Conference 2004

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The Writer’s Craft: From World Wars to Gulf Wars

Whatever else the previous century may or may not be remembered for, few would deny that devastating wars were part of its central experiences. The scientific and technological revolutions simultaneously demonstrated their ability to enhance life and to destroy it on a hitherto unseen scale. Two ‘world’ wars and other wars shook the globe as the old imperialist world order gave way in the face of anti-colonial and socialist challenges. The spectres of fascism and colonialism could not be banished before new and unprecedented weapons of mass destruction threatened mankind. The closing decade of the century following the fall of the Soviet Union and the end of the Cold War saw the violent eruption of a variety of sectarian movements, in some cases taking terrorist forms. Not to be outdone by its predecessor, the new century has also started with guns booming and bombs pounding down, with war cries of the clash of civilisations and the threat of a new imperialism.

From the outset, the wars of the twentieth century posed new challenges for writing and all other art forms. How could the artist represent the experience of mechanised mass murder and destruction? What alternatives could the artist pose for the individual and for society and in what form? Aesthetic and political questions acquired a virulent intensity. Artists in all spheres – from the ‘traditional’ to those born of the technological revolution viz. photography and film – sought to revolutionise their tools and redefine their objects.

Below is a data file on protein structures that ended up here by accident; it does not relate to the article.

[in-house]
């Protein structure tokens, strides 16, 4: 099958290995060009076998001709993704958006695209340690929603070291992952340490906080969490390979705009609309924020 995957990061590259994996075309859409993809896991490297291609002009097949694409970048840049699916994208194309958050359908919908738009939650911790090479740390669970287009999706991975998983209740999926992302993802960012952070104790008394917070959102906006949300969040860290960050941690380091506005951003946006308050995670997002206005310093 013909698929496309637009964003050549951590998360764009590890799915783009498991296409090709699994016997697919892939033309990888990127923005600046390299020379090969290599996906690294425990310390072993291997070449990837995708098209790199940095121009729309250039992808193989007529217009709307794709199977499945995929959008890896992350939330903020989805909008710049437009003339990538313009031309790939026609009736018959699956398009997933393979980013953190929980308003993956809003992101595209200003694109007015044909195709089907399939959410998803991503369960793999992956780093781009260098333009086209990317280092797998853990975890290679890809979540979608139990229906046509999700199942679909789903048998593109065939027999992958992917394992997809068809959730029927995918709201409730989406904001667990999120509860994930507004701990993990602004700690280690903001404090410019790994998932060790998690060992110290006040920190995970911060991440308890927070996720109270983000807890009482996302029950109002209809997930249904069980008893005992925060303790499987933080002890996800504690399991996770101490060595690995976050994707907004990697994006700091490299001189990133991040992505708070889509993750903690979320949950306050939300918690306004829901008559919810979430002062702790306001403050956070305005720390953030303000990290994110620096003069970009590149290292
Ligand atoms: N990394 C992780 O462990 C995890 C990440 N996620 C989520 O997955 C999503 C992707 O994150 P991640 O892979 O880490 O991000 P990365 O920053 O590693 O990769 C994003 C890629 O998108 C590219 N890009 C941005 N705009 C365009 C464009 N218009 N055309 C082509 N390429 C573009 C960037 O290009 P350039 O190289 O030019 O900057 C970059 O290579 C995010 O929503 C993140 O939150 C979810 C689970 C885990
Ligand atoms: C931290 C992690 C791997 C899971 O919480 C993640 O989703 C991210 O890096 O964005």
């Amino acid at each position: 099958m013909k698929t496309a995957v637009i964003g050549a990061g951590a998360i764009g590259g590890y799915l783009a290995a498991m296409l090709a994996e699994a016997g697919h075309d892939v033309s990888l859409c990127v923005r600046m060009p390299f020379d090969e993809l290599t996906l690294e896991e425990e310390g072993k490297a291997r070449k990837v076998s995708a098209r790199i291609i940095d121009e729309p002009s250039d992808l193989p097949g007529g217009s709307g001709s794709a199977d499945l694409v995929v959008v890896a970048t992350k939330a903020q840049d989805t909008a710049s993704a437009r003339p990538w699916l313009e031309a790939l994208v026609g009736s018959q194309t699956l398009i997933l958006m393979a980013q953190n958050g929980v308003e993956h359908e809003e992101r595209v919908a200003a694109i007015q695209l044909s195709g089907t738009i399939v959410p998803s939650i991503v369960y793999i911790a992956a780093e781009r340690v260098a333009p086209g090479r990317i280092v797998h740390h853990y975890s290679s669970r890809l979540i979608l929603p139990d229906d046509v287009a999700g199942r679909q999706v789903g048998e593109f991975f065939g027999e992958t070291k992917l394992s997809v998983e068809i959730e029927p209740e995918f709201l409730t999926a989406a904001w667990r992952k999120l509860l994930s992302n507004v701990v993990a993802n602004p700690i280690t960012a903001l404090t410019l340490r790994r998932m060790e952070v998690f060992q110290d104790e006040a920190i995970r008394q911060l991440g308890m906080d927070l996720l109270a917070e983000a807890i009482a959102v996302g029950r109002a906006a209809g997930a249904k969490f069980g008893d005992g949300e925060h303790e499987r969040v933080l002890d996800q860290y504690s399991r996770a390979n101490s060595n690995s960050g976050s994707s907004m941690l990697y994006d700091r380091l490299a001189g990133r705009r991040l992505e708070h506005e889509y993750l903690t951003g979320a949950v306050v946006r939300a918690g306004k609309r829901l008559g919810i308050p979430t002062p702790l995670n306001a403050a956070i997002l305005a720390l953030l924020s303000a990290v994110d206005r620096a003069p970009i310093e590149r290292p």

The wars of the new century are different in several respects: the nature of the modern technology of warfare, the ideology and geography of war, the role of modern media technology in bringing war as a ‘live’ serialised media event into the homes of billions of people in the furthest corners of the globe. In what forms do artists engage with the new character of wars?

The seminar will bring together scholars from different disciplines to reflect upon the issues raised by the wars from the onset of the previous century to contemporary times and to explore the artistic forms with which writers and other artists have responded.


Thursday, 26 February 2004, Auditorium, School of Environmental Studies

9.45 am

Opening Remarks

Vibha Maurya, Shaswati Mazumdar

10.15 am

Maria Velho da Costa

War: The Personal Factor



Chair: Vibha Maurya

11.00 am



11.15 am

Manfred Stassen

The Shield of Achilleus, or: The Heroic Code Undercut

12.00 am

Alessandro Portelli

Bombardments as metaphor: Memory and narrative of aerial warfare in Rome and its meanings



Chair: Kunal Chakravarty

12.45 pm



1.45 pm

K. Madavane

War, Theatre and Humour

2.30 pm

Abhai Maurya

Man in War and Peace (On the Front and in the Rear) in M. Sholokhov’s Works

3.15 pm



3.30 pm

Hartmut Eggert

The Possibilities of Popular Anti-War Aesthetics



Chair: J.P.S. Uberoi

Friday, 27 February 2004, Auditorium, School of Environmental Studies

9.45 am

Fatima Festic

The Alchemy of Horror: a woman's account

10.30 am

Shakira Hussein

Writing Gender in the War on Terror: Afghan women between the Taliban and the United States

11.15 am



11.30 am

Margit Köves

Hybridity and ethnic homogeneity in Svejk

12.15 pm

Kathleen Kerr

Frantz Fanon’s War



Chair: Jean-Marie Lafont

1.00 pm



2.00 pm

Gerhard Koch

Film screening following introduction: ‘The Battle of Algiers’ by Gillo Pontecorvo (1966)

4.00 pm



4.15 pm


Discussion on the film



Chair: Manfred Stassen

Saturday, 28 February 2004, Auditorium, School of Environmental Studies

9.45 am

Rashmi Joshi

Yordon Yovkov and War

10.30 am

Marta Fuentes

Absence and Internal Exile in Luis Cernuda’s Poetry

11.15 am



11.30 am

Krishnan Unni P.

Remembered Anguishes: Discourses of Memory in W.G. Sebald’s Works

12.15 pm

Subarno Chattarji

American Women’s Poetry and the Vietnam War



Chair: Padmini Mongia

1.00 pm



2.00 pm

Julieta Andrade

Un Unpleasant Book – The Young Generation Writing Aggression

2.45 pm

Sabine Grosser

Wars in the Arts: Contemporary Arts in the Face of Wars

3.30 pm



3.45 pm

Dirk Wiemann

Off the Record: The War on Iraq and Pop Music



Chair: Anil Bhatti

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